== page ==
Immediately after the earthquake in Haiti, I was watching a video clip (from some news outlet or another) of a man pleading for help in finding his missing daughter. He got about four words in before a video pop-up ad…well, popped up. The volume of the ad made it so you couldn’t hear the clip and the smiling, bouncing figures stood right in front of the footage of this pleading, crying father. The ad was for tourism in tropical Saint Lucia. The juxtaposition was glaring and it was as if they were saying, “Is Haiti getting a little corpsey? Come visit bright, sunny and still intact Saint Lucia!” It was a clear case of keyword generated ads gone wrong and I’m sure no one actually thought it would be a good idea to tastelessly suggest other vacationing ideas in light of Haiti’s disaster — or am I?

When you enter the word “sadness” in your Google search bar — which one could conceivably do for any number of reasons — you’ll get a few definitions from the likely sources like Webster’s and Wikipedia and  some fairly random entries for which “sadness” is a keyword but only after a word from your concerned friends in pharma. How strange that you can search for an emotion and get search results for a drug. Remember when drugs were for diseases? Yesterday, the search brought up three ads in the form of sponsored links for Cymbalta, Lexapro and Seroquel (today, only Seroquel). Of course they don’t say they’re for drugs in the links. They merely offer information. Two of them had some misleading heading about symptoms and treatment options for bipolar disorder or depression which of course didn’t lead to any objective information, just sales pitches with as much credibility as the new tv gimmicks on fast weight loss. (You know, the ones with the diagrams and the digital people eating pills and getting smaller.) While I think most major corporations tend to act without conscience, it has to be said — they’re not in the conscience business.If they’re going to crop up in every search that’s even tangentially related to their product, what can you say? They should at least present themselves as purveyors of psych drugs instead of answers.

The worse example, in my opinion, comes up when you search “suicide.”Google has added the number for the National Suicide Prevention Lifeline (1-800-273-8255) to certain search result pages based on keywords like “suicide.” They’ve gotten mixed press for intruding on their searches but, by and large, a lot of people think it’s the good and responsible thing and no one is more impressed by them than they are themselves.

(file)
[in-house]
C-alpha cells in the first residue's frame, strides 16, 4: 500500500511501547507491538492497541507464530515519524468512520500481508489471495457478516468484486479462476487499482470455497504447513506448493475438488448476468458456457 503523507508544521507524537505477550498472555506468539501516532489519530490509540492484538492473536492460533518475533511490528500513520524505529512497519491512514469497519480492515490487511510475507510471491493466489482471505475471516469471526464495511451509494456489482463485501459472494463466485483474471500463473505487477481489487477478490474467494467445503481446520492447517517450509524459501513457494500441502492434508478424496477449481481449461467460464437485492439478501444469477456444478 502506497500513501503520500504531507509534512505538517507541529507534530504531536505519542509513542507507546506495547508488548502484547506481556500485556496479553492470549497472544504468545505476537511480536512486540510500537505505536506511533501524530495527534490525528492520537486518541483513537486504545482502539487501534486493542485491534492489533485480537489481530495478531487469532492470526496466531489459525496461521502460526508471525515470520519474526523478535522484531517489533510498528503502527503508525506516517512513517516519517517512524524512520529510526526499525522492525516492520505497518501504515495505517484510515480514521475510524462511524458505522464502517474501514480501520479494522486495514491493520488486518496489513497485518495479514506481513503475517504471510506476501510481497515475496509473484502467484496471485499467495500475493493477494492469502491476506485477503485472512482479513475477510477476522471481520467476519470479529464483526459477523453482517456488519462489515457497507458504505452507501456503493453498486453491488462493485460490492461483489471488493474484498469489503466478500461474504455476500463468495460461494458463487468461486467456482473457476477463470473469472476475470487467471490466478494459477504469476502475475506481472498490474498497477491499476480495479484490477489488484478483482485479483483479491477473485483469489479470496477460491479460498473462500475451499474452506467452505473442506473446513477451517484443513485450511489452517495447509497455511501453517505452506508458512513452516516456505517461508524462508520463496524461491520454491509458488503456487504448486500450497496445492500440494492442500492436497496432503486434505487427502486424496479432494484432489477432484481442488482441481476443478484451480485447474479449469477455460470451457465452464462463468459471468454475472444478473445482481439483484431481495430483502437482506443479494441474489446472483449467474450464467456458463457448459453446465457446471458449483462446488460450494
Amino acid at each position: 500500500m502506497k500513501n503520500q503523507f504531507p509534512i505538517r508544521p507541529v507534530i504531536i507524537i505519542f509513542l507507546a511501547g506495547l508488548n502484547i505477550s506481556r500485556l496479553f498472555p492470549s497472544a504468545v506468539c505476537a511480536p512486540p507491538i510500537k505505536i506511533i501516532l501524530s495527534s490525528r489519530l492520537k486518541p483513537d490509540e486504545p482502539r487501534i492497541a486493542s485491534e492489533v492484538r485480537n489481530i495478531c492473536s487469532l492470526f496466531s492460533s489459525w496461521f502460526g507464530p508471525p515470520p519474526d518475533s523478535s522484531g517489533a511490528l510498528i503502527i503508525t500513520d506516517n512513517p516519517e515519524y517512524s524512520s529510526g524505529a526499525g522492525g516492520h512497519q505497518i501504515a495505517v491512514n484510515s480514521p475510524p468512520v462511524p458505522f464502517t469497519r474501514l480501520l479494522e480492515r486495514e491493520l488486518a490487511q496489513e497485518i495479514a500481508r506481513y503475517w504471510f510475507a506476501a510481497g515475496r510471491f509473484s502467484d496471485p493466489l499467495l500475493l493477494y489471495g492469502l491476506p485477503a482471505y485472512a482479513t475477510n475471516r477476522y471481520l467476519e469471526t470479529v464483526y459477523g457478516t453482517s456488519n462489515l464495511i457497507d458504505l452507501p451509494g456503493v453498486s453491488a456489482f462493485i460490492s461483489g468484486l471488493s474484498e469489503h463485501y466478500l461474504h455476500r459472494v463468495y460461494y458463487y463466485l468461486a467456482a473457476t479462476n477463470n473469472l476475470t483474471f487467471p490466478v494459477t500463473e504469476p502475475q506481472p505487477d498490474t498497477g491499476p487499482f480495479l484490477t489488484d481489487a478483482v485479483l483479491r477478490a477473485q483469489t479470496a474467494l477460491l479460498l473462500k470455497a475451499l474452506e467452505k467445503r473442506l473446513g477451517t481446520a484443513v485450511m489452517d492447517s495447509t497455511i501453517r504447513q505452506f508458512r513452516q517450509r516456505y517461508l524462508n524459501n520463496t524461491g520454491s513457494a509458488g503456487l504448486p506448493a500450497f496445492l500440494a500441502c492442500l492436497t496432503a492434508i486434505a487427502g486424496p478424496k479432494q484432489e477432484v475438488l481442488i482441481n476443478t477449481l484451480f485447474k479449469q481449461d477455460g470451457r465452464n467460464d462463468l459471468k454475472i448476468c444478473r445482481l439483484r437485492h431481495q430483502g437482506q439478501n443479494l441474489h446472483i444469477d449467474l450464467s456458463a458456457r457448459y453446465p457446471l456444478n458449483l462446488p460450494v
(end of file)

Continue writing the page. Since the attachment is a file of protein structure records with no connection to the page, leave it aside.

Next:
What I want to know is why the lifeline comes up second. The first entry is secured by Eli Lilly (presumably at a premium) with the headline “Symptoms of Depression” which of course takes you to an ad page for their antidepressant, Cymbalta. The implication is that if you are searching out of interest in suicide, you’re their target market. There are a number of reasons to search for suicide — statistics, synonyms, history, legal issues but those are not markers that make Lilly think they can sell you something. If you want to kill yourself, however, they have a product for you. It’s pretty shameless  and the last thing someone needs if they are reaching out is someone reaching back with an ad, much less a life on drugs. Never mind the fact that suicide is a side effect for their antidepressants. Sure, some will say the drugs are people’s last hope, but that’s debatable at best and let’s be honest — Eli Lilly isn’t a do-gooder group trying to ease troubled minds. They’re a business trying to move massive amounts of their product for as much money as possible and they have no intentions of letting class, tact or taste  (or even law, effectiveness and patient deaths, but that’s another story) get in the way. This is typical of pharma in general and Lilly in particular, so not too out of character.

If Google is so concerned, they should have the number come up first — before they help anybody sell a product. That, however, conflicts with the notion that the sponsor is always first. I can’t imagine what Eli Lilly and the rest pay for sponsorship but I’m sure it’s an obscenely high number and for that price, you don’t take second place to anything — even suicide prevention. It’s a sadly predictable sign of the state of things when an increase in suicides or coverage of suicides is seen as a marketing opportunity.